"The bohemians and hippies might not be so bad, if they don't drive," a caller from Southampton Place said. "But, this community simply can't handle any more lawyers -- with or without cars." Perhaps fearing litigation from a future neighbor, the source asked not to be identified.
While construction of the project awaits the establishment of a sales price from the city of Houston to complete the street abandonment, Randall Davis, who is handling the disposition of the 225 condominiums, said a sales office will open March 1.
According to Davis, work on Phase 1 of the project along the north side of Bolsover will tentatively begin in late July and be completed in January 2009. When finished it will be comprised of 80,000 square feet of retail space and 125 condominiums.
Phase 2, which be located on the opposite side of the street, has no current timetable and will add 50,000 square feet for merchants and 100 living spaces.
Asked about the "bohemians, attorneys and hippies" reference in his sign, Davis said, "it means whatever you want it to mean."
He declined to comment on how many bohemians and hippies he thought could afford to live in Sonoma.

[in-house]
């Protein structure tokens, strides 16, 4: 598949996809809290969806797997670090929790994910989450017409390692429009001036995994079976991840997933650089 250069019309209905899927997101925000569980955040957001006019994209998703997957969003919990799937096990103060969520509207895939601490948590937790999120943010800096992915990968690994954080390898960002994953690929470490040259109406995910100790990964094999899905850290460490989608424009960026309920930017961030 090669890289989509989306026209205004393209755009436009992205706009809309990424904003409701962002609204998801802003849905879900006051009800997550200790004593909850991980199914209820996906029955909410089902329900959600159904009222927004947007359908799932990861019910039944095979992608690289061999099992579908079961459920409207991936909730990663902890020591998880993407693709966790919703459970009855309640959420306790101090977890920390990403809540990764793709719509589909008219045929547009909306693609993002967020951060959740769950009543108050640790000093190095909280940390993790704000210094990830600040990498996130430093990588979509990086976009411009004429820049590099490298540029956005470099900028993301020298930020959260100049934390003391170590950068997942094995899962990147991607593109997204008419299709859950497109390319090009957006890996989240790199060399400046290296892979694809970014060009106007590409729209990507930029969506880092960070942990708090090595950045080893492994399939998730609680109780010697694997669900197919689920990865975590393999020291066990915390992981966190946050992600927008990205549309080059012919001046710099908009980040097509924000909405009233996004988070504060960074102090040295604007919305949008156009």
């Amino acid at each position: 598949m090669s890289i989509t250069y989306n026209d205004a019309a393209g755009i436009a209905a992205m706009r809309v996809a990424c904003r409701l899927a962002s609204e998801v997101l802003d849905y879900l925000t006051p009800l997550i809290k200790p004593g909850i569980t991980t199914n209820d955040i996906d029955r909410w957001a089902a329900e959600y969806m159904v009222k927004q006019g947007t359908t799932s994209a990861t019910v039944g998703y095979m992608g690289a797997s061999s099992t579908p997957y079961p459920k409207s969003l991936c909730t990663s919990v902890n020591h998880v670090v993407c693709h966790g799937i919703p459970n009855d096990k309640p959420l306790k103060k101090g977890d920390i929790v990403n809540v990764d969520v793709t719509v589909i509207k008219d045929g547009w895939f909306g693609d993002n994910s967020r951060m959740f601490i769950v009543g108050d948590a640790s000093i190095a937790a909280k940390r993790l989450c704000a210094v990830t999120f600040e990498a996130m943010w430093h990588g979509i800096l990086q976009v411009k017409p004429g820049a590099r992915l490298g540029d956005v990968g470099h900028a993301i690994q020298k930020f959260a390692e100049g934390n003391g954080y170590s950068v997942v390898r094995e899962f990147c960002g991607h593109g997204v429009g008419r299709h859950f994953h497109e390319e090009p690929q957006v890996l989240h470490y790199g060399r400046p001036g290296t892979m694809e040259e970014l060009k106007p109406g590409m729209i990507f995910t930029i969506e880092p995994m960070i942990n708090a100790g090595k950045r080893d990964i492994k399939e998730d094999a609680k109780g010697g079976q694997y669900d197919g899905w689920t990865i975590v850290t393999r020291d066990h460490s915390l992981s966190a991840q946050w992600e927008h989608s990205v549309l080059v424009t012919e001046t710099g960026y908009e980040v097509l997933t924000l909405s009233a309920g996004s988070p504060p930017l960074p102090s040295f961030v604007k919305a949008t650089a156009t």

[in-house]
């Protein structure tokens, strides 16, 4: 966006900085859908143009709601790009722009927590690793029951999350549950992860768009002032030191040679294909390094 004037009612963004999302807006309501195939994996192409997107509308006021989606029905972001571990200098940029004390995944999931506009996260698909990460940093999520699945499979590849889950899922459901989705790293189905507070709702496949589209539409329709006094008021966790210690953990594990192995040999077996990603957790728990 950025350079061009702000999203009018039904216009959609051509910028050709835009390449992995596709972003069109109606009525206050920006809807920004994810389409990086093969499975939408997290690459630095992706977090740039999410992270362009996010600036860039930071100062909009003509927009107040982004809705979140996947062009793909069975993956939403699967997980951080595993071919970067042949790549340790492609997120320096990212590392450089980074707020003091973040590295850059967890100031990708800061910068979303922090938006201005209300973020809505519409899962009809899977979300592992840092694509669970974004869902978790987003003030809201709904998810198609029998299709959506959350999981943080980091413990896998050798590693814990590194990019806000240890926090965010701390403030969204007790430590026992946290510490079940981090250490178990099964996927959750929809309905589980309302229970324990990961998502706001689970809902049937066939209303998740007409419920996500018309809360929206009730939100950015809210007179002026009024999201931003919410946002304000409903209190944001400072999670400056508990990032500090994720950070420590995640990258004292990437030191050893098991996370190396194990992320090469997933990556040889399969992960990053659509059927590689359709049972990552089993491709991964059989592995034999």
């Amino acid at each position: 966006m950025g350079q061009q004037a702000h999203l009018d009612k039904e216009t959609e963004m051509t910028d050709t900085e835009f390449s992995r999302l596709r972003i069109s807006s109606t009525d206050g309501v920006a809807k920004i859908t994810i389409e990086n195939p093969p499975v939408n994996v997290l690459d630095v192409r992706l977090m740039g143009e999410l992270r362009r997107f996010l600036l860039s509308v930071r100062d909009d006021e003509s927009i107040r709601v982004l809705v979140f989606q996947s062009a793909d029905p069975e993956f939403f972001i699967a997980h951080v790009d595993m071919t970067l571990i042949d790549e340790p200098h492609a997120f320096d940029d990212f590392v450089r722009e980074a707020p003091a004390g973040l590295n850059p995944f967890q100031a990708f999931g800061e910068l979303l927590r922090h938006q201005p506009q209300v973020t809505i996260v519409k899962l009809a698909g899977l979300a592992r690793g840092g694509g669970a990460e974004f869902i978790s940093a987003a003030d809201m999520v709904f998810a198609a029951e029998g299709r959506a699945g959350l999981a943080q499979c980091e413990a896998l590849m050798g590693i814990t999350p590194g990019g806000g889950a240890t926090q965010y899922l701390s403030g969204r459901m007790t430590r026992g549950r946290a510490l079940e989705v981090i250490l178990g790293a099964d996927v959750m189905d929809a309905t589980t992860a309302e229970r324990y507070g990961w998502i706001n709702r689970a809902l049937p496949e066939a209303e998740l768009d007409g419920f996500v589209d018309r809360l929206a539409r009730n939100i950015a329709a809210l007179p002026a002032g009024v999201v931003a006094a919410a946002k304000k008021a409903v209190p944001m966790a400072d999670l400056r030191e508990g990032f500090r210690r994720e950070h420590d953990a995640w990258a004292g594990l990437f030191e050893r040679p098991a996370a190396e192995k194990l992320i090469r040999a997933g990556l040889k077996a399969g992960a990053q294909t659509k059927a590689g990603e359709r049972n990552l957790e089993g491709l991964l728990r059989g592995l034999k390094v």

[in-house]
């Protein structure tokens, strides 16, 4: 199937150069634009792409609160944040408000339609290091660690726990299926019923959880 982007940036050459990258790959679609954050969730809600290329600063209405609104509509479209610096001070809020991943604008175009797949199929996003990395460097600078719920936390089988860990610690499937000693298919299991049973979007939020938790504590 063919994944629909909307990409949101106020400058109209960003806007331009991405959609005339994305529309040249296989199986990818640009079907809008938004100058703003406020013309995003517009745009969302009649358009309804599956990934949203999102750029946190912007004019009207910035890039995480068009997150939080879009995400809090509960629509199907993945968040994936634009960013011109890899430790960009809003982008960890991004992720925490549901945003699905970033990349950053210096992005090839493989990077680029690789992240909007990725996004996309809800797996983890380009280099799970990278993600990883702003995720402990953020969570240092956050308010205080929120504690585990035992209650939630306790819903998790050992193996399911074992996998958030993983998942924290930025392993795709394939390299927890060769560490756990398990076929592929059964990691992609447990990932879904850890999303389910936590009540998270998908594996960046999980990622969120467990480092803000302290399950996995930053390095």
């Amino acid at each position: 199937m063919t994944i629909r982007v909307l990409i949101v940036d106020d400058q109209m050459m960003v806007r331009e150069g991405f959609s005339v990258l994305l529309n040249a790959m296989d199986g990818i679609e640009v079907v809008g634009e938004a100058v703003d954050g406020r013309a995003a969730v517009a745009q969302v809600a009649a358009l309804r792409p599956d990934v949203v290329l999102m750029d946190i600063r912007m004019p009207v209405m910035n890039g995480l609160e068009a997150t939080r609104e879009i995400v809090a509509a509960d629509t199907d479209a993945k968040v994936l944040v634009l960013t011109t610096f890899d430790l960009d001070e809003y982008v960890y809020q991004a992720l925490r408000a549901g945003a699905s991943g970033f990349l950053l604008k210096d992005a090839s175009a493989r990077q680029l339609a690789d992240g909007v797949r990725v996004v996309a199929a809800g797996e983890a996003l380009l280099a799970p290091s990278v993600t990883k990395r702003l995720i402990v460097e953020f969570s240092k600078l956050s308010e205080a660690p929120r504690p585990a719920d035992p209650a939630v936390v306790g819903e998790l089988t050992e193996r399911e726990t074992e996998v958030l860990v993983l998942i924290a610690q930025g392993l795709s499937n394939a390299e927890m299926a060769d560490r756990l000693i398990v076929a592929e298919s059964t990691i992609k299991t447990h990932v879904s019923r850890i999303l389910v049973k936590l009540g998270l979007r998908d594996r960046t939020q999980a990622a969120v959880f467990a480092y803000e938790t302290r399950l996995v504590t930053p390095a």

"I think advertising is about making people read a sign," Davis said.
In related news, the Chron somewhat belatedly came out against the proposal to close off Bolsover. I'm not sure why they wrote about it at this time, and I'm not sure I agree with them. The problem in that area is more with north-south traffic - Kirby is a mess and it's going to get much worse in the short term - not so much the one block of east-west traffic that stretch of Bolsover represents. The project includes some improvements on Kelvin and Morningside, which would help the north-south traffic flow a little bit. I can't say I'm in love with the idea of selling off public streets, but I don't think the traffic concerns the Chron raises are the issue here.Posted by Charles Kuffner on January 30, 2007 to Elsewhere in Houston